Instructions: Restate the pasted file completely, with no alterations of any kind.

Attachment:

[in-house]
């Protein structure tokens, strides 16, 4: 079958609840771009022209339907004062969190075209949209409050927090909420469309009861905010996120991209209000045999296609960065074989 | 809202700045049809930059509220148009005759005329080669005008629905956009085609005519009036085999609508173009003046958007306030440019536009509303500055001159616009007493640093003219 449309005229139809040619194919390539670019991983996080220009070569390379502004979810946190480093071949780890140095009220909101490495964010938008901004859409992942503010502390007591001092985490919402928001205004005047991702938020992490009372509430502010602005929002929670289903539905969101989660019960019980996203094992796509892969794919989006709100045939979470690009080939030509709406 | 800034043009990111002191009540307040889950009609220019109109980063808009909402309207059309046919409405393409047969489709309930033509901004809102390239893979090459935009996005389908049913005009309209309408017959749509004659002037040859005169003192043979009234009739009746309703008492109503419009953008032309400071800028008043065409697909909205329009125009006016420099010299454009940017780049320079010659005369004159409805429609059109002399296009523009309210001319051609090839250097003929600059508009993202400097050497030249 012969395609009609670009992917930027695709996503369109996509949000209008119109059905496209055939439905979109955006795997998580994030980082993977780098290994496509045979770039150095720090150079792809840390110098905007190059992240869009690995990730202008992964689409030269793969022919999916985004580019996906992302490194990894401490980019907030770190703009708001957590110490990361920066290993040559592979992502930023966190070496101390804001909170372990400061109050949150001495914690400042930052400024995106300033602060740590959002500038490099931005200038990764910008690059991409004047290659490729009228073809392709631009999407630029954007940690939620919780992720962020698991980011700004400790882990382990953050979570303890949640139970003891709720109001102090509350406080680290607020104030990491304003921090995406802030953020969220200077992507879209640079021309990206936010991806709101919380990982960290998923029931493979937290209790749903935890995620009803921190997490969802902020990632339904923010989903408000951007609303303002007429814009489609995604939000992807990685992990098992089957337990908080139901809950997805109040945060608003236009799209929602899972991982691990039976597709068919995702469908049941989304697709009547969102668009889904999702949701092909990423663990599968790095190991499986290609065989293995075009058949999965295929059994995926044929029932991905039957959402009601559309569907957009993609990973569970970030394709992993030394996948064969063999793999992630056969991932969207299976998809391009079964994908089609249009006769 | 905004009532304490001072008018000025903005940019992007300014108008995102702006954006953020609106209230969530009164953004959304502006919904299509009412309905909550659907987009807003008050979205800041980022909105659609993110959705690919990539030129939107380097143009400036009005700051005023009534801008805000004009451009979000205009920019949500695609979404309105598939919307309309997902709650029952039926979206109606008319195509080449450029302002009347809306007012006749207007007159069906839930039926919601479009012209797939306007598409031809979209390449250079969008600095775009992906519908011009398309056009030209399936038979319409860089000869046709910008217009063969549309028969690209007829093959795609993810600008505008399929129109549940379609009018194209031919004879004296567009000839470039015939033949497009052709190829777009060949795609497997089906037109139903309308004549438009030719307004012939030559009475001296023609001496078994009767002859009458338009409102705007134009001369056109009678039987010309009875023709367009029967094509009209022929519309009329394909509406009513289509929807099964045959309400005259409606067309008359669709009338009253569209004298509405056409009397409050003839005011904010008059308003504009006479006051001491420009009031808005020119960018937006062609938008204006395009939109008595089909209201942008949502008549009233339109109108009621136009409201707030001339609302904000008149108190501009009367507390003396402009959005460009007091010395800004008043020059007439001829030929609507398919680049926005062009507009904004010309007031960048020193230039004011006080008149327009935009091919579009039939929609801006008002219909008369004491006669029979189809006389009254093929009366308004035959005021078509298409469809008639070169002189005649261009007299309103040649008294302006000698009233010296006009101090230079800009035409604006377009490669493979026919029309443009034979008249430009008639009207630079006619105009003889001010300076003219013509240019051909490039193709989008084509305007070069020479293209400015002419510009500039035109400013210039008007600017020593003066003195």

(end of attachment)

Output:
[in-house]
């Protein structure tokens, strides 16, 4: 079958609840771009022209339907004062969190075209949209409050927090909420469309009861905010996120991209209000045999296609960065074989 | 809202700045049809930059509220148009005759005329080669005008629905956009085609005519009036085999609508173009003046958007306030440019536009509303500055001159616009007493640093003219 449309005229139809040619194919390539670019991983996080220009070569390379502004979810946190480093071949780890140095009220909101490495964010938008901004859409992942503010502390007591001092985490919402928001205004005047991702938020992490009372509430502010602005929002929670289903539905969101989660019960019980996203094992796509892969794919989006709100045939979470690009080939030509709406 | 800034043009990111002191009540307040889950009609220019109109980063808009909402309207059309046919409405393409047969489709309930033509901004809102390239893979090459935009996005389908049913005009309209309408017959749509004659002037040859005169003192043979009234009739009746309703008492109503419009953008032309400071800028008043065409697909909205329009125009006016420099010299454009940017780049320079010659005369004159409805429609059109002399296009523009309210001319051609090839250097003929600059508009993202400097050497030249 012969395609009609670009992917930027695709996503369109996509949000209008119109059905496209055939439905979109955006795997998580994030980082993977780098290994496509045979770039150095720090150079792809840390110098905007190059992240869009690995990730202008992964689409030269793969022919999916985004580019996906992302490194990894401490980019907030770190703009708001957590110490990361920066290993040559592979992502930023966190070496101390804001909170372990400061109050949150001495914690400042930052400024995106300033602060740590959002500038490099931005200038990764910008690059991409004047290659490729009228073809392709631009999407630029954007940690939620919780992720962020698991980011700004400790882990382990953050979570303890949640139970003891709720109001102090509350406080680290607020104030990491304003921090995406802030953020969220200077992507879209640079021309990206936010991806709101919380990982960290998923029931493979937290209790749903935890995620009803921190997490969802902020990632339904923010989903408000951007609303303002007429814009489609995604939000992807990685992990098992089957337990908080139901809950997805109040945060608003236009799209929602899972991982691990039976597709068919995702469908049941989304697709009547969102668009889904999702949701092909990423663990599968790095190991499986290609065989293995075009058949999965295929059994995926044929029932991905039957959402009601559309569907957009993609990973569970970030394709992993030394996948064969063999793999992630056969991932969207299976998809391009079964994908089609249009006769 | 905004009532304490001072008018000025903005940019992007300014108008995102702006954006953020609106209230969530009164953004959304502006919904299509009412309905909550659907987009807003008050979205800041980022909105659609993110959705690919990539030129939107380097143009400036009005700051005023009534801008805000004009451009979000205009920019949500695609979404309105598939919307309309997902709650029952039926979206109606008319195509080449450029302002009347809306007012006749207007007159069906839930039926919601479009012209797939306007598409031809979209390449250079969008600095775009992906519908011009398309056009030209399936038979319409860089000869046709910008217009063969549309028969690209007829093959795609993810600008505008399929129109549940379609009018194209031919004879004296567009000839470039015939033949497009052709190829777009060949795609497997089906037109139903309308004549438009030719307004012939030559009475001296023609001496078994009767002859009458338009409102705007134009001369056109009678039987010309009875023709367009029967094509009209022929519309009329394909509406009513289509929807099964045959309400005259409606067309008359669709009338009253569209004298509405056409009397409050003839005011904010008059308003504009006479006051001491420009009031808005020119960018937006062609938008204006395009939109008595089909209201942008949502008549009233339109109108009621136009409201707030001339609302904000008149108190501009009367507390003396402009959005460009007091010395800004008043020059007439001829030929609507398919680049926005062009507009904004010309007031960048020193230039004011006080008149327009935009091919579009039939929609801006008002219909008369004491006669029979189809006389009254093929009366308004035959005021078509298409469809008639070169002189005649261009007299309103040649008294302006000698009233010296006009101090230079800009035409604006377009490669493979026919029309443009034979008249430009008639009207630079006619105009003889001010300076003219013509240019051909490039193709989008084509305007070069020479293209400015002419510009500039035109400013210039008007600017020593003066003195």